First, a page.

The study of biology is based on variation more than absolutes.

Sometimes, what we do is absolute, but more often than not, what we do has a varied response.

That is so true in agriculture. Agricultural managers are called upon routinely to evaluate variation and sort out the good and, in some cases, actually seek more, not less, planned variation. And so today, we take a look at diversity.

Diversity is a buzzword today in agriculture: crop rotations, planting sequences, cover crops. All of these elements are part of successful management.

Grasslands, by their evolution, are historically diverse. However, the cows in the pasture have very little visual diversity, which is evidenced by cattle producers’ underutilization of additional cattle breeds or types.

Diversity throughout agriculture is a good thing. The crossing of cattle breeds or selected lines of cattle opens a new dimension, a dimension that positively responds to the freshness of increased vigor. That is good.

Just like crop producers are exploring and expanding plant diversity within grain and forage production, so should the beef producer. The livestock producer does not need to stop with simply crossbreeding cattle. I want to go one step further and expand the grassland grazers to cattle and sheep.

Yes, I said cattle and sheep. Diversity of livestock is a healthy approach to livestock production, and that goodness ultimately is expressed in better grass production through enhanced grasslands. Cattle and sheep are an obvious source of diversity within grassland grazers.

The complementary grazing of cattle and sheep is real, not just something to ponder. The Dickinson Research Extension Center determined the biological needs of sheep fit very well with cattle.

In fact, grazing ewes and cattle at the center, one ewe to every cow, complemented the cow herd very well. The cow and ewes, along with their offspring, were able to maintain normal growth without affecting the grasslands.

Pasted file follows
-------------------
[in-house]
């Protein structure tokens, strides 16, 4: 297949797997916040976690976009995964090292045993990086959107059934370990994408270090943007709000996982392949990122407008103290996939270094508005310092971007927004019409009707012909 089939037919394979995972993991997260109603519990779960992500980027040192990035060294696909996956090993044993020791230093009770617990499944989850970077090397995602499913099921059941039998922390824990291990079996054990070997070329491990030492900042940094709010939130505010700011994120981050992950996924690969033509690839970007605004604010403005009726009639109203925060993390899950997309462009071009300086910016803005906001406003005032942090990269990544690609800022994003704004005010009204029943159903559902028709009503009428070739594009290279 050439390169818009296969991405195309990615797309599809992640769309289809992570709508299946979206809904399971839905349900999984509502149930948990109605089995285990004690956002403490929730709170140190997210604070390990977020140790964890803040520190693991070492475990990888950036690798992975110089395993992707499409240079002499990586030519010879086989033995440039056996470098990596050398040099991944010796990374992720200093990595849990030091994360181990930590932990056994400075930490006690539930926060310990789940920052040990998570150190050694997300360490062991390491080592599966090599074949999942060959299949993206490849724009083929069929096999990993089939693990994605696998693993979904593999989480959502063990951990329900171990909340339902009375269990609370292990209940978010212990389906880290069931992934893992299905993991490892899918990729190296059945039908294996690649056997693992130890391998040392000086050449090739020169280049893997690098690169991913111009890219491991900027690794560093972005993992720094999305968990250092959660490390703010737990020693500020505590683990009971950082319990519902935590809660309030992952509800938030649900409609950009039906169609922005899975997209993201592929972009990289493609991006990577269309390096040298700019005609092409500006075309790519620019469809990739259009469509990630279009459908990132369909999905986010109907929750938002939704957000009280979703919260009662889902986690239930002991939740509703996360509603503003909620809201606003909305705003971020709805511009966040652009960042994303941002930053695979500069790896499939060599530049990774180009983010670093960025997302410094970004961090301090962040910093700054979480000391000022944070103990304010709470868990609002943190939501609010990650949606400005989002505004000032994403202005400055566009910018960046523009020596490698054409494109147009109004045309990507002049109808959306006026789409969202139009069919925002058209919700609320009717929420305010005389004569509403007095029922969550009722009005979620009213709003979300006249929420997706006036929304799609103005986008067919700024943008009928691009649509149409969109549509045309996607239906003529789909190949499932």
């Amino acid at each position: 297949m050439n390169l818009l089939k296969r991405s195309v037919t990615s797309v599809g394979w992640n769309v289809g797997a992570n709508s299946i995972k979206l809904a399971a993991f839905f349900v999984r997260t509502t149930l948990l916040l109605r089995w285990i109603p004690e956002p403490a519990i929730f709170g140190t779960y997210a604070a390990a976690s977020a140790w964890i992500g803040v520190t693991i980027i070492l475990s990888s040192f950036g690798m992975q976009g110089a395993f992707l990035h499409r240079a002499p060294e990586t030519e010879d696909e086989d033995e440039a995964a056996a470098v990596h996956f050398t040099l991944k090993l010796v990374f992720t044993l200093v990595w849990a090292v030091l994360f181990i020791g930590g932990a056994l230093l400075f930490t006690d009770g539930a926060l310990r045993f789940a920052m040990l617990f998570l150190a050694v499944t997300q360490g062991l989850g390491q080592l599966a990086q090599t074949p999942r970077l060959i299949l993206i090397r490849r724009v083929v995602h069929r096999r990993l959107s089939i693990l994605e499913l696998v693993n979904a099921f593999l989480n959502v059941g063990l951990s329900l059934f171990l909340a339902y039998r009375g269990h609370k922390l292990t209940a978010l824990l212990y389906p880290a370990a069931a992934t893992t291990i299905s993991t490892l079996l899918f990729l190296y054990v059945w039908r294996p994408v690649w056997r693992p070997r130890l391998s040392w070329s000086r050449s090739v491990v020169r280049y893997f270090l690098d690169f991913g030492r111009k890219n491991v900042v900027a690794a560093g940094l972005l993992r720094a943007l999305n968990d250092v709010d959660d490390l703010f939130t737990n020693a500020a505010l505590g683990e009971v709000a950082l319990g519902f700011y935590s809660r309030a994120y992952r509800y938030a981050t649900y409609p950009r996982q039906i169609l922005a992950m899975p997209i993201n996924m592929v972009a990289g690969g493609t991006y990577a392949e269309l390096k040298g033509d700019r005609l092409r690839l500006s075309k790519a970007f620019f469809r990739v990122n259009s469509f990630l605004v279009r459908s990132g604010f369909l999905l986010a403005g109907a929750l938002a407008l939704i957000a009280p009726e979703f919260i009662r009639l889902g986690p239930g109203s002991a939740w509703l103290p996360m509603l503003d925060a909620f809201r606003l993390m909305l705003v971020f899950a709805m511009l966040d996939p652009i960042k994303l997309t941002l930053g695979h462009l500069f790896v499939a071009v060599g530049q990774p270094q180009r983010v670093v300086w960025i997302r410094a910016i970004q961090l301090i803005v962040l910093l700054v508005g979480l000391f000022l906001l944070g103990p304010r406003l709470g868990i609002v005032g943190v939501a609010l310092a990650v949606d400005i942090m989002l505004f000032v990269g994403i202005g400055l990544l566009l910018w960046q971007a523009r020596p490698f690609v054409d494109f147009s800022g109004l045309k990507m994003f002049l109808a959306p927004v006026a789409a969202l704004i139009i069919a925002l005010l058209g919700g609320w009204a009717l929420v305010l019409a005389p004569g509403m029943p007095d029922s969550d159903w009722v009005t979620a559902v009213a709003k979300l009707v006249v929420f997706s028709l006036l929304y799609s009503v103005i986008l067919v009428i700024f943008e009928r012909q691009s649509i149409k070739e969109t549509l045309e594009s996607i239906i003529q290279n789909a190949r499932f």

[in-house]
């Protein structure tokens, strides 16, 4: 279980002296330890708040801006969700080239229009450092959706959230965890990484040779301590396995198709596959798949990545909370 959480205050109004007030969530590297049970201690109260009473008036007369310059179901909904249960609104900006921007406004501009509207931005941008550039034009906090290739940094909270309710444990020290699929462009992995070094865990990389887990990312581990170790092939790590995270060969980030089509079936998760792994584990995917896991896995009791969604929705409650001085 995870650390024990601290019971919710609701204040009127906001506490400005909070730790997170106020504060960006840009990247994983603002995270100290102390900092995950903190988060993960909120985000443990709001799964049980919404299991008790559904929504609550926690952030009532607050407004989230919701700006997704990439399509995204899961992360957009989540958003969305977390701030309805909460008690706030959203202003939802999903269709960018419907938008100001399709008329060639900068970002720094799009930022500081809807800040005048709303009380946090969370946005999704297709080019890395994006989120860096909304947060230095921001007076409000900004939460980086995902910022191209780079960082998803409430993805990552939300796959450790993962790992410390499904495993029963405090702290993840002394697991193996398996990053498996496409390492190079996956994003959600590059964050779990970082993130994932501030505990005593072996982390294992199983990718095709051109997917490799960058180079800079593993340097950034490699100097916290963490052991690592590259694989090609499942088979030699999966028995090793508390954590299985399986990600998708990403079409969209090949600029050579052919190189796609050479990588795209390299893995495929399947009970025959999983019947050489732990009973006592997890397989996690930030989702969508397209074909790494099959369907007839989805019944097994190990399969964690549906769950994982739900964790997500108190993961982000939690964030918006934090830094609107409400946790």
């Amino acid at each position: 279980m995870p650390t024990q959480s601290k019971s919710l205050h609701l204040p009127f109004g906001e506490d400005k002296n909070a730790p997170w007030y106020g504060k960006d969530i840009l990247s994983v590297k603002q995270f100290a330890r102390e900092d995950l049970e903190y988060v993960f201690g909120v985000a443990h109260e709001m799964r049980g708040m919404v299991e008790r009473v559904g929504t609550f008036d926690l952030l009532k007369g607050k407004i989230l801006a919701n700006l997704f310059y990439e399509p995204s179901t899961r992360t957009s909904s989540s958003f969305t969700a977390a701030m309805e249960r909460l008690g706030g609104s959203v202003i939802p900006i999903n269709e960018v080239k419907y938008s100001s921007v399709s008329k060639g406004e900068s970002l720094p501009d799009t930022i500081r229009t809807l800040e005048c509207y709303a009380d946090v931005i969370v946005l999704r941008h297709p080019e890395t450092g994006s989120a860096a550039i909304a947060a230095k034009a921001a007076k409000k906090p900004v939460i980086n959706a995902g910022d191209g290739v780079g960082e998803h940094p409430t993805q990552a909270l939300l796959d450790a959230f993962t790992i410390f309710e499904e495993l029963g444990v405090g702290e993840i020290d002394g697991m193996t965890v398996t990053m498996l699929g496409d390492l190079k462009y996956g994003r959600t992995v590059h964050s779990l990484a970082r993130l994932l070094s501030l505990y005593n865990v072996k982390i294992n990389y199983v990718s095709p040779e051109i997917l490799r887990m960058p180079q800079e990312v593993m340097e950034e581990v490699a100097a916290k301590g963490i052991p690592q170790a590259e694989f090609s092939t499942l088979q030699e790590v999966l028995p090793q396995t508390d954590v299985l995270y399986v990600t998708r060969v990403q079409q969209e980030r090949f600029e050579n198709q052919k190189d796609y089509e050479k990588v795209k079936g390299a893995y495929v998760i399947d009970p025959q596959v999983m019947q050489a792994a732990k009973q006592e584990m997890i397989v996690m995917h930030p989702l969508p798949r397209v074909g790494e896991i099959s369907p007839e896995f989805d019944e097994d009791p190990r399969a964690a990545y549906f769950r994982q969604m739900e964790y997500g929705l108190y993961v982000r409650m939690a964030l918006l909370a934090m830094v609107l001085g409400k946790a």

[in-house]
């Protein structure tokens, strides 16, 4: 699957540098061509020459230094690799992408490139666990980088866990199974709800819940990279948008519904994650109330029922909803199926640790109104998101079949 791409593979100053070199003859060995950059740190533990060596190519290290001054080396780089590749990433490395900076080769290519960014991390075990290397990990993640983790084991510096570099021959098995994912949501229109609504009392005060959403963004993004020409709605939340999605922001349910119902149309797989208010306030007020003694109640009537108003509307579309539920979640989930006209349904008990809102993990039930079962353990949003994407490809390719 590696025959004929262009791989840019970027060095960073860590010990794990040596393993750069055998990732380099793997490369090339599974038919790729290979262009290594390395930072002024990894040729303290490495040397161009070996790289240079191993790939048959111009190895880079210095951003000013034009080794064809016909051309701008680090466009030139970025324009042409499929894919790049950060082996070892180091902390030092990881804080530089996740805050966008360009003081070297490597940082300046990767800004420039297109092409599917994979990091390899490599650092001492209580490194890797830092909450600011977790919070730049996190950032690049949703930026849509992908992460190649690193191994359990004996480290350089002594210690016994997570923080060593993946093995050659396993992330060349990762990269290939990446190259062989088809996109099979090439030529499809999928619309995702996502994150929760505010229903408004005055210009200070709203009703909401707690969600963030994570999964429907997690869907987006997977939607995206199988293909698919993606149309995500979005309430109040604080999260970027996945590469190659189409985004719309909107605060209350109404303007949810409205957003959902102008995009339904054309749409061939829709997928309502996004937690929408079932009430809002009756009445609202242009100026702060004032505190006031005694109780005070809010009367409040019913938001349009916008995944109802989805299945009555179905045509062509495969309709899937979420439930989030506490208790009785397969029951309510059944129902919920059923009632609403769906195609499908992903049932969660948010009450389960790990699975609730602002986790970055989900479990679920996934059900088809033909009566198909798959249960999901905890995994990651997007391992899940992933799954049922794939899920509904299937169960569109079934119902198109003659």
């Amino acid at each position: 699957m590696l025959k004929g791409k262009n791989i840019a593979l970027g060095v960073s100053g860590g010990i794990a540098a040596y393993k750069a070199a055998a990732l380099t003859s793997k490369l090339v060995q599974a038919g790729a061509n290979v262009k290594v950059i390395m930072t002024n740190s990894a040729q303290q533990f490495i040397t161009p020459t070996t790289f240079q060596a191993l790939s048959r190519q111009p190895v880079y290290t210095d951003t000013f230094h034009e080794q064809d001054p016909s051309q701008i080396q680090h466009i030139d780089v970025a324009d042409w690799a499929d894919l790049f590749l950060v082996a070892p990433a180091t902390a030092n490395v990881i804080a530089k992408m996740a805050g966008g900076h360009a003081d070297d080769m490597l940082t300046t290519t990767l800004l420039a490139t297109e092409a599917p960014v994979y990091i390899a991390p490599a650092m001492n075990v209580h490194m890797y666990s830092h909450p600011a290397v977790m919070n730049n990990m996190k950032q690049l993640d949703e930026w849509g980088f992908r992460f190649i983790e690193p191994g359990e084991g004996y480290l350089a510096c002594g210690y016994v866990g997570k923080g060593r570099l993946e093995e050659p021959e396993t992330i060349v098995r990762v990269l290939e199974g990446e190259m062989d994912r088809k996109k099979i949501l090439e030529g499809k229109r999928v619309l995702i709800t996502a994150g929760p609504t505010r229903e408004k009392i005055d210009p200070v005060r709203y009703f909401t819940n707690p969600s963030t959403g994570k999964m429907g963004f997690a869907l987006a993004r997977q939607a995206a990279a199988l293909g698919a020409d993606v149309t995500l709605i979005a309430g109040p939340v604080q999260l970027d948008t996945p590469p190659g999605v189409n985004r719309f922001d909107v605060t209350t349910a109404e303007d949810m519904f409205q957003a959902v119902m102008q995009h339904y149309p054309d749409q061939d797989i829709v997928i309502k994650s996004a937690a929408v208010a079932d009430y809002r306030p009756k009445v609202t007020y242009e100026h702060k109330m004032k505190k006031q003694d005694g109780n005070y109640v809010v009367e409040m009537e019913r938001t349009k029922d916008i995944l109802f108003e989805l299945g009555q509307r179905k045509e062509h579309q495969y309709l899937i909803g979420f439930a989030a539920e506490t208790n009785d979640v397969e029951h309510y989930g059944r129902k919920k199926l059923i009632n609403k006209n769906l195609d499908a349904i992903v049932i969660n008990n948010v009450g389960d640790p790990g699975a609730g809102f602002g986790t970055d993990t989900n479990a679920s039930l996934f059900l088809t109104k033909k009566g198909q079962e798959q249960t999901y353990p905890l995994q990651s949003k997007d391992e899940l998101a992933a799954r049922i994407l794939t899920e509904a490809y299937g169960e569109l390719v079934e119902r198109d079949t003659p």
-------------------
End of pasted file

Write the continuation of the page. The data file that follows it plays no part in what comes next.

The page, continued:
A very diverse plant population exposed to two types of grazers allows the opportunity for additional revenue per acre above the revenue from simply grazing with cattle. The grass did well, the livestock did well and the producer did well.

But! Yes, this scenario has “buts.” Creating diversity with alternative livestock assumes cows have the luxury of being the principal, or primary, grazing animal. The cow is not going to be replaced, but reviewing other opportunities for grazing alternative, companion livestock is a good mind-expanding process.

On a recent trip to Mongolia, I observed vast comingled herds of grazing cattle, sheep, goats, yaks, camels and horses on grasslands. Why? The thought is to better utilize the land and available forage that grows on the land.

Obviously, comingling has limits, and once that limit is met, additional grazing or stocking on the grasslands is detrimental. But finding that limit is part of the art and science of livestock production. One thing is for sure: Grazing systems that only utilize one species, such as cattle, leave additional grazing opportunities on the table.

But — yes, another “but” — comingling livestock, such as cattle and sheep, is not easy. The challenges to measuring the bottom dollar in a cattle or sheep operation are difficult to overcome. Nevertheless, let’s move forward.

At the Dickinson Research Extension Center, research suggesting one ewe can be added to the grasslands for every cow that is grazing at no expense to cattle or grasslands is ongoing. Granted, adding sheep to a cattle operation means more work and producer education; however, that does not mean the opportunity is not there.